This Church law stood for over three hundred years and allowed for the torture of thousands, if not millions, of people. One of devices used for confessional torture was the “Iron Chair,” a chair covered in small spikes that a person was then pushed into by a series of straps. (Pictured here.) If the torturer didn’t like your answer to their question, the straps were tightened, and you were sunk further into the beds of spikes.

This seems like a very likely origin story for the discovery of Hemalurgy, the magic that allows the theft of Allomantic and Feruchemical abilities from Mistings and Feruchemists via Big F’ing Spikes. (And the primary Hemalurgists in the series are called Steel Inquisitors, after all.) All it would take is one Iron Chair actually made of iron to sink its spikes into an Iron Misting. If the chair was used immediately afterwards (which seems likely), the next person tortured would suddenly gain the strength of the previous Misting, allowing them to break free of the chair itself! That person would immediately lose the strength as soon as they stood up, but the mysterious behavior in itself would undoubtedly prompt the inquisitors to investigate the strange occurrence, especially if it repeated.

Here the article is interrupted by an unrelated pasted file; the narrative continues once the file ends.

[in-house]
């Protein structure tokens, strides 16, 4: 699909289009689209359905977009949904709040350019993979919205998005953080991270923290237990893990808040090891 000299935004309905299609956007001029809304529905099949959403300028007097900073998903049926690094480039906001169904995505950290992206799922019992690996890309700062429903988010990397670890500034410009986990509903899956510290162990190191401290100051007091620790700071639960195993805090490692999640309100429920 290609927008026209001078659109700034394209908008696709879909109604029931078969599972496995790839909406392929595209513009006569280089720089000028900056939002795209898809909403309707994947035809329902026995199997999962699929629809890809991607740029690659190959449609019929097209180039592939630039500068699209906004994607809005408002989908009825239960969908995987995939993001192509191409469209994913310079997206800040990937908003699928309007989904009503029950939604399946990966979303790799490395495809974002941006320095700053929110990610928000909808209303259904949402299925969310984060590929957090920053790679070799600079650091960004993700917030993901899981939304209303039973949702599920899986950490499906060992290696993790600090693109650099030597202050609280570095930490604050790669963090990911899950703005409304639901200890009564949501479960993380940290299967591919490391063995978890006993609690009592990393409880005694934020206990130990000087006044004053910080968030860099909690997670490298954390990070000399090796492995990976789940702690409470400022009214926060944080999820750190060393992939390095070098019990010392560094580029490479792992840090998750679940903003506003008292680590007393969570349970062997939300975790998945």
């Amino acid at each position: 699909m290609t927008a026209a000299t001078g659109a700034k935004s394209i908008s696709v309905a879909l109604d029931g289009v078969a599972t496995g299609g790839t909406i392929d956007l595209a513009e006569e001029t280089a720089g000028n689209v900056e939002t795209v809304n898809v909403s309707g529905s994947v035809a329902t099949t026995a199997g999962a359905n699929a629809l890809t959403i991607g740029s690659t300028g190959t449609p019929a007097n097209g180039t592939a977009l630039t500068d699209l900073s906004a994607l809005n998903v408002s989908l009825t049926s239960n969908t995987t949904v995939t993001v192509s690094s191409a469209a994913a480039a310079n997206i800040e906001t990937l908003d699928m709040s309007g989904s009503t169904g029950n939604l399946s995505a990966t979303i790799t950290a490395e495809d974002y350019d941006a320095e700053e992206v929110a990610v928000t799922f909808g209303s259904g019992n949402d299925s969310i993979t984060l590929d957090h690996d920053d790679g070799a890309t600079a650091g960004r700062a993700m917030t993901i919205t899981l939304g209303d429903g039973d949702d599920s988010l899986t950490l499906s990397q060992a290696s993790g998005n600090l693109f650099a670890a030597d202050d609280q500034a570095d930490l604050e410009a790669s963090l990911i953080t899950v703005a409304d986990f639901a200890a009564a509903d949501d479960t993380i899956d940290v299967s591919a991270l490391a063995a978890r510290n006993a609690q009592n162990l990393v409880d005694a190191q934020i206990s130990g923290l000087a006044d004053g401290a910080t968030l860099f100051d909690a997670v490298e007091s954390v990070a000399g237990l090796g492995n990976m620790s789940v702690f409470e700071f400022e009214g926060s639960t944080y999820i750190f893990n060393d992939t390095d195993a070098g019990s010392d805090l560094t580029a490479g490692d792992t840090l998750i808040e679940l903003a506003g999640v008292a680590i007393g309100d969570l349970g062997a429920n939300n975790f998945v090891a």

A Church with knowledge of Allomancy and Feruchemy would figure out what happened pretty quickly, expanding on the study of this new “magic,” making extremely powerful enforcers in the form of Steel Inquisitors, and granting other abilities to nobles and royals which they favor, or for whom they wish to create a debt. For all we know, this could be the same Church founded by the First Feruchemist, twisted over the centuries into something selfish and evil. Would the discovery of Hemalurgy eventually lead to the Church’s reform? Or its downfall? Or would it expand to rule the entirety of Scadrial?

 

10,000 Samurai Summon a Typhoon (1281 CE)

Samurai Mistborn

The invading force of Yuan Dynasty Chinese Mongols was 140,000 strong. The Kamakura Shogunate, exhausted from infighting, previous attacks from the Mongols, and battles with other Shogunates, could only summon 10,000 samurai to defend the coasts of Japan. The samurai could match the ferocity of the Mongols, but not their numbers. Perhaps it should not have executed every peaceful ambassador that the Mongols had sent in the previous years? The Shogunate, it seemed, would fall to the invaders.

Unless a typhoon swept in to wipe out the majority of the invaders as they crossed the Sea of Japan. A hurricane so fortuitous it appeared as if summoned. When the storm subsided, the samurai stood victorious at the water’s edge, their folded armor drenched in the waters of the heavens and the blood of their enemies.